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Kannapolis residents dislike proposed housing development

KANNAPOLIS — According to Mike Price, Coddle Creek residents are in favor of development in Kannapolis.

What they are not in favor of, he said, are developments that strongly differ from the neighborhoods surrounding them, as in the case of a subdivision proposed to the Kannapolis City Council on Monday.

In an area where the average lot size is greater than an acre, developers want to build 121 single-family homes on just 50.6 acres. The request requires rezoning, which was discussed at a public hearing.

Opponents were vocal: This is a change they don’t want to see on their street.

The idea began when three landowners — Fred Roberts, Jack McKinley and Craig Credle — joined together to market their land at Trinity Church and Stirewalt roads to developers. Professionals from M/I Homes, a homebuilding company with offices in Charlotte, expressed interest.

Parcels would first need to be rezoned from agricultural district to residential village, though a request to rezone was initially denied because of the density and other concerns.

The Planning and Zoning Commission would later approve a revised proposal for a 121-unit subdivision with a 0.93-acre community park. The new plan would be on a mix of 60- to 75-foot-wide lots ranging in area from 7,500 square feet to 9,375.

Scott Herr, vice president of land acquisition with M/I Homes, said this equates to 2.4 homes per acre.

The decrease was not enough, said residents.

Nancy Rumple, one of 10 speakers against the request, called the idea of that many homes per acre “disgusting.”

“Younger people, when they start having kids, they’re going to want their kids to be playing in their yard,” Rumple said. “They can’t play in their yards because it butts up against somebody else’s house.”

Her statement contrasted claims made by Kannapolis’ senior planner, Ryan Granata. Granata, who said that the current market favors a focus on homes rather than land.

“If you look at what’s being built around the Charlotte metropolitan area, you’re not seeing a lot of those acre lots or half-acre lots being built anymore,” said Granata. “That’s not really what’s being sold right now. People would rather put their money into their houses instead of the land that they need to maintain.”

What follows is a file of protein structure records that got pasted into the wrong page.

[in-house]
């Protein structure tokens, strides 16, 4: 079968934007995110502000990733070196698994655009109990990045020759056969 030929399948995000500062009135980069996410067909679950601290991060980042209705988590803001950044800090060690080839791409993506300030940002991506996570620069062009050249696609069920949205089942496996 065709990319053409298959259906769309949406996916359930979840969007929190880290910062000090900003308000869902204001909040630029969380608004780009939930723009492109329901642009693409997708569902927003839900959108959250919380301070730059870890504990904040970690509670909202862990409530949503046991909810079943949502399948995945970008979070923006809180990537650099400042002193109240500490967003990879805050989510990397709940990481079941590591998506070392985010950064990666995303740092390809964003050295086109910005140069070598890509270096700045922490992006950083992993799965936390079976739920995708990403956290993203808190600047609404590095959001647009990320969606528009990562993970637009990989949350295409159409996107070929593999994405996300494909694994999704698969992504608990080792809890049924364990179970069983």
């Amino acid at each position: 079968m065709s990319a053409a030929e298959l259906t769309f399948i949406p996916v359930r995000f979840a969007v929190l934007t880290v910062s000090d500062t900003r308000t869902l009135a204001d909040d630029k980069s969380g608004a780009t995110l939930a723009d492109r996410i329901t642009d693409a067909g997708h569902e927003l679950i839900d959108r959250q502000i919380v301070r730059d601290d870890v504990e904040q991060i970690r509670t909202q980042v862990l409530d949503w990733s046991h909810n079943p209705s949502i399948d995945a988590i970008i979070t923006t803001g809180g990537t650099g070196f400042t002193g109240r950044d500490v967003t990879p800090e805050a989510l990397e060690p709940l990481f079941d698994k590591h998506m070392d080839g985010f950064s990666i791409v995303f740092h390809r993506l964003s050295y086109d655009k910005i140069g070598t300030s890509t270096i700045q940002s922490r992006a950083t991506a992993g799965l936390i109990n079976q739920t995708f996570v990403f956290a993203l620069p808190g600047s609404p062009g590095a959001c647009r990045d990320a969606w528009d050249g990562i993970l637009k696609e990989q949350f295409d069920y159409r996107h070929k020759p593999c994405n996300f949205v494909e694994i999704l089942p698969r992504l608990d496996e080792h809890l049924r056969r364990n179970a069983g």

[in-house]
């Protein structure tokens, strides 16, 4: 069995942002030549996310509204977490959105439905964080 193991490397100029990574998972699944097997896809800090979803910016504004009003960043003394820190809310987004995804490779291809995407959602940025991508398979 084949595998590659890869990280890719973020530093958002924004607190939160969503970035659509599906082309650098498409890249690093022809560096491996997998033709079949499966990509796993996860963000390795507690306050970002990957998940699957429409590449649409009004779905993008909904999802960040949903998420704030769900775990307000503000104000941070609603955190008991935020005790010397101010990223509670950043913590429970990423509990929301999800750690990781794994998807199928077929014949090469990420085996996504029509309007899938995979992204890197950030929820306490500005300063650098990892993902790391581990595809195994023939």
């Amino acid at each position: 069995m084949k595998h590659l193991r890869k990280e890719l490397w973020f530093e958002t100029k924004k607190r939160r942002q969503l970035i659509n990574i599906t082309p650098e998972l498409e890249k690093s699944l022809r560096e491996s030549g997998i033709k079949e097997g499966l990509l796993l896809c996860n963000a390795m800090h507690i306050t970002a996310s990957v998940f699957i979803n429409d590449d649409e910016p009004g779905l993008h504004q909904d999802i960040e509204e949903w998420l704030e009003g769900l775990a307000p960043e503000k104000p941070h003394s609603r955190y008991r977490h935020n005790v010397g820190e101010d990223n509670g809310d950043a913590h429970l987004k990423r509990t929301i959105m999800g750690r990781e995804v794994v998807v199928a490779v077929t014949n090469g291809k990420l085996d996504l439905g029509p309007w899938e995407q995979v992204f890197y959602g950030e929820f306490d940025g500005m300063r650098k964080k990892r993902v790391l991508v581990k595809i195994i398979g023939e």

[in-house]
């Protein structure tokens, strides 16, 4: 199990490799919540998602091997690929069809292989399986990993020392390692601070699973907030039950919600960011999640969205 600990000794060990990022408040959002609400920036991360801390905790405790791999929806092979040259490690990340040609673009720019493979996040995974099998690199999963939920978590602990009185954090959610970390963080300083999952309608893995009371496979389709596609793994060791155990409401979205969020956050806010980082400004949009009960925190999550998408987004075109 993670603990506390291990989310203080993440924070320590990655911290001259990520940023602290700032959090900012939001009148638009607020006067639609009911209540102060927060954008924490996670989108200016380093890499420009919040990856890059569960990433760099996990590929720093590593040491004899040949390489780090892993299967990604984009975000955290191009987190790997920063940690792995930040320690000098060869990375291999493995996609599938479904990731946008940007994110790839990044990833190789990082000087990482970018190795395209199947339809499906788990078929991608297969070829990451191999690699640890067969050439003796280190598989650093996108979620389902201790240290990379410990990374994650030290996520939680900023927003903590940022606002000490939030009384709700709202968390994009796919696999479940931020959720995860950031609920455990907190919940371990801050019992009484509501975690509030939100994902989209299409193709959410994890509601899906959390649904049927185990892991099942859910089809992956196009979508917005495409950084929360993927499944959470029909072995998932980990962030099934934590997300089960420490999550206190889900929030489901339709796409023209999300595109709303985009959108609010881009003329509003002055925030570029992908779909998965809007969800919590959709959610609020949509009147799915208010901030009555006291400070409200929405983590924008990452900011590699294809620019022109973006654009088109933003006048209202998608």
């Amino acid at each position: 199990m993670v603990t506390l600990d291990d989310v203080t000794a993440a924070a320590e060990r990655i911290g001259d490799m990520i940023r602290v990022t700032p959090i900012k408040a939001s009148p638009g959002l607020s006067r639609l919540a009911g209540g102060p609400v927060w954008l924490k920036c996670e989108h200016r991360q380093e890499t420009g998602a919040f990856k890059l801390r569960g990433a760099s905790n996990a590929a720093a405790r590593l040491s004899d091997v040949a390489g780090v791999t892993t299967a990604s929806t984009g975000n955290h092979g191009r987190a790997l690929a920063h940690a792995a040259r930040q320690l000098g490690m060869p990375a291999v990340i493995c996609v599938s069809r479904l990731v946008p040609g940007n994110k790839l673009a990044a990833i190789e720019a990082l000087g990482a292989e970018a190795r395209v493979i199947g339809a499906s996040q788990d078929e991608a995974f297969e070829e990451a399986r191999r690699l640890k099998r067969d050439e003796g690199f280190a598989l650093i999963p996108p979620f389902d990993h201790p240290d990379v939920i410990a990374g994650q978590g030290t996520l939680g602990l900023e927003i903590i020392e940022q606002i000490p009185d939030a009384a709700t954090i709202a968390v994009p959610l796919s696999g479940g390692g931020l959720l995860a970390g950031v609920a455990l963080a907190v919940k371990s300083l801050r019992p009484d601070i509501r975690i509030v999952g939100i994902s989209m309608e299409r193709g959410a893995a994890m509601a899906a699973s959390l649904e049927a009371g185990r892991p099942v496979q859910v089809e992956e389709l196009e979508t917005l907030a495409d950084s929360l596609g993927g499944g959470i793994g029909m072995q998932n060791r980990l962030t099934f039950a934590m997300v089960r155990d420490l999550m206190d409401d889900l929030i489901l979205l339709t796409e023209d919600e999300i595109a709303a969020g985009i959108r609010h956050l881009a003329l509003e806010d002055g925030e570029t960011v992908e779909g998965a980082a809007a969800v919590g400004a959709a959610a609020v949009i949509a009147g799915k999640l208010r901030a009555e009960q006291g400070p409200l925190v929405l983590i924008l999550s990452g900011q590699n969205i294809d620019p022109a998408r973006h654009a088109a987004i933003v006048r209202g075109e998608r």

City Councilmanr Ryan Dayvault disagreed. He cited neighborhoods like Lantern Green, where half-acre lots sell as soon as they become available.

“The notion that that kind of development is not feasible anymore is something I don’t buy,” Dayvault said.

Concerns raised by the many opposed on Monday had many common themes: increased traffic burdens, overcrowded schools, and needed water and sewer infrastructure.

Many said they fear the development would turn the Trinity Church neighborhood into a place where they don’t want to be or into something they had moved to get away from.

The desire to keep Kannapolis as it is was cited by those who spoke in favor of the development. Both Herr and McKinley said that more than 50 percent of homes in the city were built before 1980.

“We believe, and the Planning Board believes and staff believes, that what we are proposing is consistent with the land use plan and the vision of Kannapolis that has been voted on,” Herr said. ” … We think that as Kannapolis grows, the sort of homes that we are going to be building are the sort of homes the people that live and work in Kannapolis are going to want to own.”

McKinley agreed, saying the construction would bring desired economic and business growth.

“To achieve your goals for growth, you need rooftops,” said McKinley. “It’s a rule. Commercial growth follows rooftops.”

After nearly two hours of dialogue, City Council members closed the public hearing and tabled a decision, as Councilman Roger Haas was out with the flu.

The development will be discussed again at 6 p.m. Feb. 10 at Kannapolis City Hall Council Chambers, 401 Laureate Way.

 

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